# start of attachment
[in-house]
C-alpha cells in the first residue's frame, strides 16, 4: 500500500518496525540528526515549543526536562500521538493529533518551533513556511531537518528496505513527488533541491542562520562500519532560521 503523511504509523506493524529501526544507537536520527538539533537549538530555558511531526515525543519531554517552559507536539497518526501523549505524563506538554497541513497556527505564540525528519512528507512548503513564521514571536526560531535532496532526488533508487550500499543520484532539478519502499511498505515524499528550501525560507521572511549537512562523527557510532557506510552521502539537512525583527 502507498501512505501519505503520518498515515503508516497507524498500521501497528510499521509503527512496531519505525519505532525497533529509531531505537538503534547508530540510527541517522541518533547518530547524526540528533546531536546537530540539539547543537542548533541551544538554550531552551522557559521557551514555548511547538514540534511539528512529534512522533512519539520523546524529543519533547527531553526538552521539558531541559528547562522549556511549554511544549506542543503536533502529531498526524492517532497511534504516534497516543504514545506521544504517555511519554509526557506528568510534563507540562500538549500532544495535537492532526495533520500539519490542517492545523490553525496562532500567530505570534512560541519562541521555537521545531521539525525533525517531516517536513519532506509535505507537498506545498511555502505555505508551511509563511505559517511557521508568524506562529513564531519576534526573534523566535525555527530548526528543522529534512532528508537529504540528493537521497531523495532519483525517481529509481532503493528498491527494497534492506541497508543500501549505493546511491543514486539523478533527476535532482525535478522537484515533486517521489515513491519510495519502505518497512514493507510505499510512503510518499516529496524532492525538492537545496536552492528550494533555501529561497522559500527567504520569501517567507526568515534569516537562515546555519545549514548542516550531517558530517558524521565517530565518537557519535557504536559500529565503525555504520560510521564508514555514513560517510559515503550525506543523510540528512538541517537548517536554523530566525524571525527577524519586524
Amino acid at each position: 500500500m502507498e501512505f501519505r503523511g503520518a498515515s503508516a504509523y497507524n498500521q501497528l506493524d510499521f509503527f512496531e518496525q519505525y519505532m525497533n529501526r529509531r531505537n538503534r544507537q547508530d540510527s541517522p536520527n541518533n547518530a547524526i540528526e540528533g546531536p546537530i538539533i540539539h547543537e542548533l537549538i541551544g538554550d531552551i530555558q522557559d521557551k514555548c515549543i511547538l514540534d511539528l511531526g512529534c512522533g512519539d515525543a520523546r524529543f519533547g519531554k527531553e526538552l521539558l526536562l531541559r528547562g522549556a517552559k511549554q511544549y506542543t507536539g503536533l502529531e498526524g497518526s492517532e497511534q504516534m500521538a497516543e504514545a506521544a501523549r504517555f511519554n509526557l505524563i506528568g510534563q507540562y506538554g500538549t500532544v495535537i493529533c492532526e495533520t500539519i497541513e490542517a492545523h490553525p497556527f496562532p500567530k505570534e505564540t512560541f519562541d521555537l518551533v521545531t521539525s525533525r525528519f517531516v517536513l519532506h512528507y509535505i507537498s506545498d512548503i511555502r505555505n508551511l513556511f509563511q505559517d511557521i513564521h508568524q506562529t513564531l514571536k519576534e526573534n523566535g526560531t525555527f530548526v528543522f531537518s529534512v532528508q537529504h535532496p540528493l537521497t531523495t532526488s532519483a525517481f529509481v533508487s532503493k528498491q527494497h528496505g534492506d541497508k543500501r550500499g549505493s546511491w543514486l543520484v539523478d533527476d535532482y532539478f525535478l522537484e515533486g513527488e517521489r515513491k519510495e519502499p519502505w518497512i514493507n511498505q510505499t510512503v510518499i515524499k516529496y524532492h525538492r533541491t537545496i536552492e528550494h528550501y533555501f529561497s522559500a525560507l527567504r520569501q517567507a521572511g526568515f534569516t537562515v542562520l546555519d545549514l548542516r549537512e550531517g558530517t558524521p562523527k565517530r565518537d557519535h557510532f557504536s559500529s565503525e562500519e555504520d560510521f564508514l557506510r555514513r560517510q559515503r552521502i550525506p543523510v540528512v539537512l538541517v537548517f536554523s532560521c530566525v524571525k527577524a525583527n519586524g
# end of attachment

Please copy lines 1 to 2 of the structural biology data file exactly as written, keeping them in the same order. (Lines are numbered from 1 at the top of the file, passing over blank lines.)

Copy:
[in-house]
C-alpha cells in the first residue's frame, strides 16, 4: 500500500518496525540528526515549543526536562500521538493529533518551533513556511531537518528496505513527488533541491542562520562500519532560521 503523511504509523506493524529501526544507537536520527538539533537549538530555558511531526515525543519531554517552559507536539497518526501523549505524563506538554497541513497556527505564540525528519512528507512548503513564521514571536526560531535532496532526488533508487550500499543520484532539478519502499511498505515524499528550501525560507521572511549537512562523527557510532557506510552521502539537512525583527 502507498501512505501519505503520518498515515503508516497507524498500521501497528510499521509503527512496531519505525519505532525497533529509531531505537538503534547508530540510527541517522541518533547518530547524526540528533546531536546537530540539539547543537542548533541551544538554550531552551522557559521557551514555548511547538514540534511539528512529534512522533512519539520523546524529543519533547527531553526538552521539558531541559528547562522549556511549554511544549506542543503536533502529531498526524492517532497511534504516534497516543504514545506521544504517555511519554509526557506528568510534563507540562500538549500532544495535537492532526495533520500539519490542517492545523490553525496562532500567530505570534512560541519562541521555537521545531521539525525533525517531516517536513519532506509535505507537498506545498511555502505555505508551511509563511505559517511557521508568524506562529513564531519576534526573534523566535525555527530548526528543522529534512532528508537529504540528493537521497531523495532519483525517481529509481532503493528498491527494497534492506541497508543500501549505493546511491543514486539523478533527476535532482525535478522537484515533486517521489515513491519510495519502505518497512514493507510505499510512503510518499516529496524532492525538492537545496536552492528550494533555501529561497522559500527567504520569501517567507526568515534569516537562515546555519545549514548542516550531517558530517558524521565517530565518537557519535557504536559500529565503525555504520560510521564508514555514513560517510559515503550525506543523510540528512538541517537548517536554523530566525524571525527577524519586524